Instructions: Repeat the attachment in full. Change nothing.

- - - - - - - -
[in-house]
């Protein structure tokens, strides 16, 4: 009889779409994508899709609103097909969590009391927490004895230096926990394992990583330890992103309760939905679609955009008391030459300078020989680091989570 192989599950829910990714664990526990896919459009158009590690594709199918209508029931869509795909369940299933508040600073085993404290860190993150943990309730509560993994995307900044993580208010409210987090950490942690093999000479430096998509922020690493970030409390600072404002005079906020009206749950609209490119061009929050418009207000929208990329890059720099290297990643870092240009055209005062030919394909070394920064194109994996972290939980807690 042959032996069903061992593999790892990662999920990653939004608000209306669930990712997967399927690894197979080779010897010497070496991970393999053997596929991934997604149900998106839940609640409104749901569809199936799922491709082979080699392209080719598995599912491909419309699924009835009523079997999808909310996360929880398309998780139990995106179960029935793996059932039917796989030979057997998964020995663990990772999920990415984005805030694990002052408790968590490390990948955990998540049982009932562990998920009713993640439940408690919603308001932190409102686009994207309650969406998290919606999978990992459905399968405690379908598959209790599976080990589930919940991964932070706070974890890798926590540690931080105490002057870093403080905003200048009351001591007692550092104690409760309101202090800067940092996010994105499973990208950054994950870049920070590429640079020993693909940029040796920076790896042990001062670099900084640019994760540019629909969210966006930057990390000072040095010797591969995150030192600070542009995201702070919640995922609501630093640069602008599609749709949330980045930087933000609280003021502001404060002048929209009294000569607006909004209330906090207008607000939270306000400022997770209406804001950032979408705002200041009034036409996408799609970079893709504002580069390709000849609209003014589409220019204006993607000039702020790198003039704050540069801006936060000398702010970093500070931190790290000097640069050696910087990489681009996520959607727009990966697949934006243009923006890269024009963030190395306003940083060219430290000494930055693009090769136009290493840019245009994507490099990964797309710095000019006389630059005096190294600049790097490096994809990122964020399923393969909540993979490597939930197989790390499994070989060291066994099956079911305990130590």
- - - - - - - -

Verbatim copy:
[in-house]
């Protein structure tokens, strides 16, 4: 009889779409994508899709609103097909969590009391927490004895230096926990394992990583330890992103309760939905679609955009008391030459300078020989680091989570 192989599950829910990714664990526990896919459009158009590690594709199918209508029931869509795909369940299933508040600073085993404290860190993150943990309730509560993994995307900044993580208010409210987090950490942690093999000479430096998509922020690493970030409390600072404002005079906020009206749950609209490119061009929050418009207000929208990329890059720099290297990643870092240009055209005062030919394909070394920064194109994996972290939980807690 042959032996069903061992593999790892990662999920990653939004608000209306669930990712997967399927690894197979080779010897010497070496991970393999053997596929991934997604149900998106839940609640409104749901569809199936799922491709082979080699392209080719598995599912491909419309699924009835009523079997999808909310996360929880398309998780139990995106179960029935793996059932039917796989030979057997998964020995663990990772999920990415984005805030694990002052408790968590490390990948955990998540049982009932562990998920009713993640439940408690919603308001932190409102686009994207309650969406998290919606999978990992459905399968405690379908598959209790599976080990589930919940991964932070706070974890890798926590540690931080105490002057870093403080905003200048009351001591007692550092104690409760309101202090800067940092996010994105499973990208950054994950870049920070590429640079020993693909940029040796920076790896042990001062670099900084640019994760540019629909969210966006930057990390000072040095010797591969995150030192600070542009995201702070919640995922609501630093640069602008599609749709949330980045930087933000609280003021502001404060002048929209009294000569607006909004209330906090207008607000939270306000400022997770209406804001950032979408705002200041009034036409996408799609970079893709504002580069390709000849609209003014589409220019204006993607000039702020790198003039704050540069801006936060000398702010970093500070931190790290000097640069050696910087990489681009996520959607727009990966697949934006243009923006890269024009963030190395306003940083060219430290000494930055693009090769136009290493840019245009994507490099990964797309710095000019006389630059005096190294600049790097490096994809990122964020399923393969909540993979490597939930197989790390499994070989060291066994099956079911305990130590």